Power is power. The power to assert an authoritarian takeover of city policing. The power to ride roughshod over the constitutionally-protected rights of states and their municipalities and the citizens of the country you purport to protect. This is the illegitimate but very real power we are challenging in the lawsuit we have filed in partnership with the First Unitarian Church of Portland, an ACLU observer, and two state legislators. As we state in our legal demand for injunctive and declaratory relief, “Although the federal government is entitled to protect federal property and personnel, and thus enforce federal laws necessary to that end, defendants have far exceeded these constitutional limitations. Without first obtaining arrest warrants, they have undertaken to pluck Portlanders off the street, stuff them into vans, secrete them to unknown locations, and release them — merely for walking home or protesting peacefully.”
The leaders of the 20th century civil rights movement were not fueled by personal grievance. They were very clear about the nature of the power they were up against and how to build their own power to make change. Those leaders had a simple litmus test for the tools they chose. Was it moral or immoral? They used every moral tool in their tool box — on the streets, at the ballot box, in the courtroom, and via television to the heart of public opinion — to highlight the morality of their cause and the immorality of an unjust and inequitable power structure.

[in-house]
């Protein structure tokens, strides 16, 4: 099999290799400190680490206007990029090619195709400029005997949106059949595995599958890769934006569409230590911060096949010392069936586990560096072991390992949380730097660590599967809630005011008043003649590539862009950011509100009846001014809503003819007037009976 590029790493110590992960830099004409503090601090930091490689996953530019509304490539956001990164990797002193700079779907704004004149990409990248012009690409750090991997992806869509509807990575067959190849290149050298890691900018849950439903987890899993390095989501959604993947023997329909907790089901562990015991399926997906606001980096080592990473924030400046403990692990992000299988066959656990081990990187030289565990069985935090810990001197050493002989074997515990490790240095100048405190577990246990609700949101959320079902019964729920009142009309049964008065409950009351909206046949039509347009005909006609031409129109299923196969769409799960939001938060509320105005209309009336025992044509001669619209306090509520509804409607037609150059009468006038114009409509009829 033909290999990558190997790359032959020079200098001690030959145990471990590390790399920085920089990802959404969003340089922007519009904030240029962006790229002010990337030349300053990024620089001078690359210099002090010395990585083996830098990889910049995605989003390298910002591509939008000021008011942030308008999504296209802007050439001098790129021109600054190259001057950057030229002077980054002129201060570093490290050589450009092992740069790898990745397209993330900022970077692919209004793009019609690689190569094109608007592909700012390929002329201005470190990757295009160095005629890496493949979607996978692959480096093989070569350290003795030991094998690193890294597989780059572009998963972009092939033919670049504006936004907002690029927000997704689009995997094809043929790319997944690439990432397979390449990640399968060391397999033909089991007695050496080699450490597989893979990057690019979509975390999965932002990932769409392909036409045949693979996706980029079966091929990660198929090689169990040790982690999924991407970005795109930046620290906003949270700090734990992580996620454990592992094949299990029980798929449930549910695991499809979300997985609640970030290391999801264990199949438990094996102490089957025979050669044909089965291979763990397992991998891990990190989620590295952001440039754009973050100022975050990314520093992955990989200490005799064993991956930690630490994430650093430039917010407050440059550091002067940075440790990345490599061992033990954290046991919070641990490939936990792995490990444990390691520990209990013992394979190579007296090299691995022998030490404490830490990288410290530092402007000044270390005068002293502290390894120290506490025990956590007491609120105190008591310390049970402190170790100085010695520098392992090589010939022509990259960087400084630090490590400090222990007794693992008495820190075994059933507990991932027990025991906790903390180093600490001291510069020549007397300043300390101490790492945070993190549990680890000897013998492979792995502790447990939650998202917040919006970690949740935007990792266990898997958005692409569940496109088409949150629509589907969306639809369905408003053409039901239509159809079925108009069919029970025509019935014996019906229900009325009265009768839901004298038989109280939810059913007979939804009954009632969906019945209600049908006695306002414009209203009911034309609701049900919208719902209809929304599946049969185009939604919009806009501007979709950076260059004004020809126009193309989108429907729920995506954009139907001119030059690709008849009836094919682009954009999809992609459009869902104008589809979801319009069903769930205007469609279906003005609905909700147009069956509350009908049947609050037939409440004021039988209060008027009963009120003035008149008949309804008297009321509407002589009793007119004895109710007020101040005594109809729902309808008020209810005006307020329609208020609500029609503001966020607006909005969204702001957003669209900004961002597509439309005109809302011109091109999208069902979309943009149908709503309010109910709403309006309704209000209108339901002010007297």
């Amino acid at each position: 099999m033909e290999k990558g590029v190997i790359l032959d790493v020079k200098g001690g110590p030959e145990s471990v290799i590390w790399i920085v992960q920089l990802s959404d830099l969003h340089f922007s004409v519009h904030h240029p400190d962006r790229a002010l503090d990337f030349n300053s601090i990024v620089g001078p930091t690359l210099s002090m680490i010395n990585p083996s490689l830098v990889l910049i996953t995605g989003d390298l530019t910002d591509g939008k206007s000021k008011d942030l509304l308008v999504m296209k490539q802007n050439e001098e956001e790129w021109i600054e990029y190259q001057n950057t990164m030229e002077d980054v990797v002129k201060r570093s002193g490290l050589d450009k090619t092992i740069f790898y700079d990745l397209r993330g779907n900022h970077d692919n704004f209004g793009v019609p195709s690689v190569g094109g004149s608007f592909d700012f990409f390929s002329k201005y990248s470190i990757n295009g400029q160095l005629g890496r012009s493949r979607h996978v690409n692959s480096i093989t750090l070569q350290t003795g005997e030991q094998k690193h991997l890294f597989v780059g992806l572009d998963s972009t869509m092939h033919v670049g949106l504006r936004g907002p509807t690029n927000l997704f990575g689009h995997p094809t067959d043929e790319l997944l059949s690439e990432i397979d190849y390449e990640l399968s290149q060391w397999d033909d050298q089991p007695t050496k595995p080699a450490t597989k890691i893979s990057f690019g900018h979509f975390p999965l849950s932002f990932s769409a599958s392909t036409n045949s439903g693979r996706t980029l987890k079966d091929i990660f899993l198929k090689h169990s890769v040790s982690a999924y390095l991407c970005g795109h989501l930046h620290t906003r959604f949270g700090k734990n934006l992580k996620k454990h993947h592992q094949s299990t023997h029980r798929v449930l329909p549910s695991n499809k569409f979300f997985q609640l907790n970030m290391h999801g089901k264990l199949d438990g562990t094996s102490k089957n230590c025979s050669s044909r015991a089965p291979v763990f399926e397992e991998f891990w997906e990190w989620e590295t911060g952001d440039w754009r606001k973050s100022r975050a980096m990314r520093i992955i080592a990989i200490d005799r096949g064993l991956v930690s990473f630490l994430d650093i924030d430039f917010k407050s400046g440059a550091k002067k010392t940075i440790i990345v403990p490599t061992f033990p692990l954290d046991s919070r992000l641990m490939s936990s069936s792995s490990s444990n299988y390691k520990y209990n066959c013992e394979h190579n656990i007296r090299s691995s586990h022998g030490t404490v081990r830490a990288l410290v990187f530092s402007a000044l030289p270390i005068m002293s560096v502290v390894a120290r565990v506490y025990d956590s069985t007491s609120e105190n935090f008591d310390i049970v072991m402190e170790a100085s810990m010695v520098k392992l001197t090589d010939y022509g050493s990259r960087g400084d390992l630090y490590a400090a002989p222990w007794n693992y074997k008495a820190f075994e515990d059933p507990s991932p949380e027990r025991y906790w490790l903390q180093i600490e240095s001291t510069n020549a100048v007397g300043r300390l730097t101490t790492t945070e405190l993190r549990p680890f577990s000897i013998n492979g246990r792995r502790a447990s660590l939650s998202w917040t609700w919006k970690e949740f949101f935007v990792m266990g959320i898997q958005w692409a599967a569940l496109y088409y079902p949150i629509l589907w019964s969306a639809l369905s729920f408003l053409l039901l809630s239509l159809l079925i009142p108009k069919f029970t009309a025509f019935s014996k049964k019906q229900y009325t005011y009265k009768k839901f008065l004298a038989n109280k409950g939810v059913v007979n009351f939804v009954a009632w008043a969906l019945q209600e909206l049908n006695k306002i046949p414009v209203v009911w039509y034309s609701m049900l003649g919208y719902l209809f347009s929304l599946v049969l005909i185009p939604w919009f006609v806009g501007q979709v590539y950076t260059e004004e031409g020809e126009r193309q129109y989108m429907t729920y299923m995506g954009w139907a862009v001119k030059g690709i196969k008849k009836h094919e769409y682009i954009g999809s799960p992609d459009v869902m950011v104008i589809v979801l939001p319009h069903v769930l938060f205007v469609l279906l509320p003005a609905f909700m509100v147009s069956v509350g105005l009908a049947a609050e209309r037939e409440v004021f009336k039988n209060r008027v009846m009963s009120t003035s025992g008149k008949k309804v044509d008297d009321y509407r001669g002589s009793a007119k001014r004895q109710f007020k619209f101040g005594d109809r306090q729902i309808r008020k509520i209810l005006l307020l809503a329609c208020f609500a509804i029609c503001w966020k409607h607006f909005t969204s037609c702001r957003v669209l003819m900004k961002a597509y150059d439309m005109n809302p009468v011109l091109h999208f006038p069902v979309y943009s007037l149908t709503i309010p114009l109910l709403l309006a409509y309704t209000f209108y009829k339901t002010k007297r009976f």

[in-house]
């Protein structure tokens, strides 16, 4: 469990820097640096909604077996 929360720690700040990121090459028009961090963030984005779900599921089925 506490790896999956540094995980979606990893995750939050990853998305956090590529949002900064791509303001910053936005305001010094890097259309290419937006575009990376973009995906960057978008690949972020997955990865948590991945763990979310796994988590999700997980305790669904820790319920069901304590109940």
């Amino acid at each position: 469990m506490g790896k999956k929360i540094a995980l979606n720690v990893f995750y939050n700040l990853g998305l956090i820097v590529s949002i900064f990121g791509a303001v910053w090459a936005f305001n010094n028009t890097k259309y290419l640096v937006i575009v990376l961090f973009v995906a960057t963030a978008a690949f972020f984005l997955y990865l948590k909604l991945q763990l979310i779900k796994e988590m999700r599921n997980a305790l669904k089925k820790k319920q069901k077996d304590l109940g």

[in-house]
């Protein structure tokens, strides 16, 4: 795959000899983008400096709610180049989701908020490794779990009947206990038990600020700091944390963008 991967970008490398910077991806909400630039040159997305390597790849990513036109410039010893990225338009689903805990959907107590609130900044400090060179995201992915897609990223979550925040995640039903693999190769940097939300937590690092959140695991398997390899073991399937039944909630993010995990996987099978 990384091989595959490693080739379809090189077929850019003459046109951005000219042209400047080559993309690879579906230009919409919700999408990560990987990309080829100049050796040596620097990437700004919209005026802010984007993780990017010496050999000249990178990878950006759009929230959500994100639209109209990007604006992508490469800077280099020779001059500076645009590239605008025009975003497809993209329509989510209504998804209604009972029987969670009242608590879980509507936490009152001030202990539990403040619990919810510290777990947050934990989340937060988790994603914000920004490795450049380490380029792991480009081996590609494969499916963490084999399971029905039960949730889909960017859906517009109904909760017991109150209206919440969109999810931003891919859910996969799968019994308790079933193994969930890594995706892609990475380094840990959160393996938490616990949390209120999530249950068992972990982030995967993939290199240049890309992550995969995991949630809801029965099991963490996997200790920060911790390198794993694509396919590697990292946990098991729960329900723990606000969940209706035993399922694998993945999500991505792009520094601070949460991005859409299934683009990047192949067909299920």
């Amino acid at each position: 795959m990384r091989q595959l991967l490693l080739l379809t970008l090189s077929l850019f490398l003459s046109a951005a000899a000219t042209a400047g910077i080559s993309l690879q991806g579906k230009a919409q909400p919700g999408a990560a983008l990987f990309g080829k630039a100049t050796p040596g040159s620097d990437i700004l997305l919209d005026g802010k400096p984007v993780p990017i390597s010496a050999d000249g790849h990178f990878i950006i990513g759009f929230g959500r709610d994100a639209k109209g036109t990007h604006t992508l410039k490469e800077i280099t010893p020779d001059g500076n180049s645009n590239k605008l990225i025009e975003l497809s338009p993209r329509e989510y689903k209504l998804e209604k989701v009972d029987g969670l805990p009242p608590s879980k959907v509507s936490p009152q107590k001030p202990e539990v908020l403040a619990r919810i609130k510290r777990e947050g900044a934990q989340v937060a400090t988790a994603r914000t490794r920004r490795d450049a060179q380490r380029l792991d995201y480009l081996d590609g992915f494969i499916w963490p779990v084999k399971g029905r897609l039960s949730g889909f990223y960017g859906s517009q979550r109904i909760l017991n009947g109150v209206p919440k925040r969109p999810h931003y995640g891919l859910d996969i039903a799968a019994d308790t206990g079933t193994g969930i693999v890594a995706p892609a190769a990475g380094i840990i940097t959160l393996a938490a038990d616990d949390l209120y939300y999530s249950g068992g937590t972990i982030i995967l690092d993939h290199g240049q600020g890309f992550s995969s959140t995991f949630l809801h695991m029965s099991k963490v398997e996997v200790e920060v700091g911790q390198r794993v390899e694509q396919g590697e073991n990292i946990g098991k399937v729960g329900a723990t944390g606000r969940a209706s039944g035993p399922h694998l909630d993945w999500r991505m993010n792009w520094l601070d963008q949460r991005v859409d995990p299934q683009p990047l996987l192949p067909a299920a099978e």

We have to remember that power resides not just in the streets where it’s all too easy for Trump to continue to push his narrative of “two sides”. Here’s where another pop culture allegory is helpful. In The Matrix Revolutions, the third in that storied sci-fi franchise, we learn that Neo and everyone else has been playing a role that the system itself has created. Folks think they’ve been rebelling, but rebellion is just another role. Rebellion allows folks to blow off steam without affecting the system itself. To be clear, rebellion doesn’t change systems. Governance does. What Neo has to do at the end is reject the false choice between individual freedom and collective responsibility and find new ways to change the rules of the game.
It’s time for us to pay more attention to the other tools in the tool box, to bring the same energy to democratic practice as we do to the streets. That means building our economic power, our cultural power, and especially our electoral power.